However, this matter is of such vital importance to the affected States gaining or losing territory that no change can be forcibly imposed on them by the Central government.  Ever since the agitation for  the separation of Andhra Pradesh from the old Madras Presidency in 1954 and subsequent constitution of the States Reorganization Committee, the voice of the people has acquired enormous significance in the creation/alteration of States in the Indian union.  This is further confirmed in the case of Punjabi Subha and the reorganization of the North-Eastern Region which is still not over.  


It implies that there has to be consensus among the political parties in the concerned State in this matter. It is, therefore, necessary to honour the views of other political parties in Uttar Pradesh regarding the Resolution sponsored by the ruling party.


It may be recalled that Ambedkar was in favour of trifurcation of UP as Eastern, Central, and Western UP in 1955 with capitals at Meerut, Kanpur, and Allahabad as a precaution against allowing one State from dominating Indian politics by its population size. A dissenting note was recorded in the States Reorganization Committee’s report by a member expressing concern about the big differences in the size of different States.  The States Reorganization Committee did not accept the idea though linguistic States it has created does not mean one State for one language.  It only prevented multi-lingual States particularly in southern India.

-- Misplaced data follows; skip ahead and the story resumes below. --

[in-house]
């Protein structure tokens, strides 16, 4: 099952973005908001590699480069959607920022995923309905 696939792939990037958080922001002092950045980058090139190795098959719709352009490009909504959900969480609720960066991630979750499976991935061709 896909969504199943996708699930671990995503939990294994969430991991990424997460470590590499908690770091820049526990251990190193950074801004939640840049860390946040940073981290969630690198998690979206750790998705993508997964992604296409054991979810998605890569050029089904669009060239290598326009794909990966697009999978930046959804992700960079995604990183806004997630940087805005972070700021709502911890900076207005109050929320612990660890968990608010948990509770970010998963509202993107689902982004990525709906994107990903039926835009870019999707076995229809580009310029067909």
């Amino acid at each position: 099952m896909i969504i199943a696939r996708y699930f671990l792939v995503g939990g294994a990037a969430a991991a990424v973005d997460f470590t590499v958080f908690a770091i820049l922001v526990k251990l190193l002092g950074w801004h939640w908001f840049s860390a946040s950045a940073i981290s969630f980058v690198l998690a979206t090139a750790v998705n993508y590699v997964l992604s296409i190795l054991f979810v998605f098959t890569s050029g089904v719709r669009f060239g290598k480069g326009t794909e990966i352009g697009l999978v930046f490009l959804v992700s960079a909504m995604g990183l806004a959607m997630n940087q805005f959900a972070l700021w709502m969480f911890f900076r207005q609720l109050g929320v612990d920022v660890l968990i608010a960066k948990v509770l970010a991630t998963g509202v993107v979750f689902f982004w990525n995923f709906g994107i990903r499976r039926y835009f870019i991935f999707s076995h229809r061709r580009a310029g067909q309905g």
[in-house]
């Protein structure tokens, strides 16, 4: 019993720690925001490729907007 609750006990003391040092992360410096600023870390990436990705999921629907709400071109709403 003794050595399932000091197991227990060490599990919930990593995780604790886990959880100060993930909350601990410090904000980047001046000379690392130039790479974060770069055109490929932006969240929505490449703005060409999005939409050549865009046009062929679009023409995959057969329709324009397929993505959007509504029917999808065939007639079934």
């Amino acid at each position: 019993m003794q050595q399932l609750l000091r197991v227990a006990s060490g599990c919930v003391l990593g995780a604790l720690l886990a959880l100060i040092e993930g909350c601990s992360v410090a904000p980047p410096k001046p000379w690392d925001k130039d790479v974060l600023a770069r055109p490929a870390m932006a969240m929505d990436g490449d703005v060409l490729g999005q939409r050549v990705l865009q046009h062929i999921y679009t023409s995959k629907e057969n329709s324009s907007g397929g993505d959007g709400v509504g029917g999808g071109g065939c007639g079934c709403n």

A motion demanding division of Uttar Pradesh into four separate States was moved in the UP Assembly in October 2000 a few months after the creation of Uttarakhand, but was rejected. The present proposal is on the same lines of this motion.  


When the linguistic States were formed, the dominant influence was linguistic affinities which also meant cultural unity to a large extent. It seems that this influence has declined giving place to socio-economic development. Language alone is no longer the cementing factor binding people together as the bitter agitation going on in Andhra Pradesh for separation of Telangana clearly shows. Splitting up a linguistic State is now demanded as a panacea to correct developmental disparities within the State.  And for ambitious political leaders, more States mean better opportunities in political career.


In this controversy, political advantage tends to ignore people’s opinion and even developmental needs.  Several cases worthy of consideration such as of Vidarbha have not found political acceptance of the ruling power. It is becoming more and more difficult to align the interests of concerned people, State level political parties, and the government at the Centre.


In such an atmosphere, setting up a second Reorganization Commission seems to be a futile exercise.  In any matter of vital interest to people and power holders alike, it is next to impossible to change an existing order however great is the discontent with that order.  A committee can help shelve decisions and provide jobs but cannot find a solution to the problem satisfactory to all.


What happens in Uttar Pradesh is an electoral stunt in full knowledge of the limitations of the State government, the complications in dividing the State, and the cost involved. A deterring factor is that more States will mean more disputes be it in sharing river water or other natural resources or investments etc. It will be a while before the promise is remade. ---INFA


(Copyright, India News and Feature Alliance)